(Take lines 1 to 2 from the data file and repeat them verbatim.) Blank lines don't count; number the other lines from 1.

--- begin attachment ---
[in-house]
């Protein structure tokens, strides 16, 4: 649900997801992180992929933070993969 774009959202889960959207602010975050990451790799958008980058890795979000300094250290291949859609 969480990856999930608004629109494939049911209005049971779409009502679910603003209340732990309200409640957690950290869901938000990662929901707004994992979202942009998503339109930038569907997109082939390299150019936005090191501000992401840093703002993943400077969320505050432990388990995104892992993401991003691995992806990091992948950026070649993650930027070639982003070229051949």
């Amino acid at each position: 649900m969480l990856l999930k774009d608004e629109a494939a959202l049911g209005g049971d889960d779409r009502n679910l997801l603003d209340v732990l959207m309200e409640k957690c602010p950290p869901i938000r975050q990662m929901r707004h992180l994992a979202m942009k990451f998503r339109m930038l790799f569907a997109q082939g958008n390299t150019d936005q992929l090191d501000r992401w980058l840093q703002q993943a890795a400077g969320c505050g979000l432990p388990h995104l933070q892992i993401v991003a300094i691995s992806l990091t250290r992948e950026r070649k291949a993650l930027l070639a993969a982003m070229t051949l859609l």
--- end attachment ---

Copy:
[in-house]
């Protein structure tokens, strides 16, 4: 649900997801992180992929933070993969 774009959202889960959207602010975050990451790799958008980058890795979000300094250290291949859609 969480990856999930608004629109494939049911209005049971779409009502679910603003209340732990309200409640957690950290869901938000990662929901707004994992979202942009998503339109930038569907997109082939390299150019936005090191501000992401840093703002993943400077969320505050432990388990995104892992993401991003691995992806990091992948950026070649993650930027070639982003070229051949």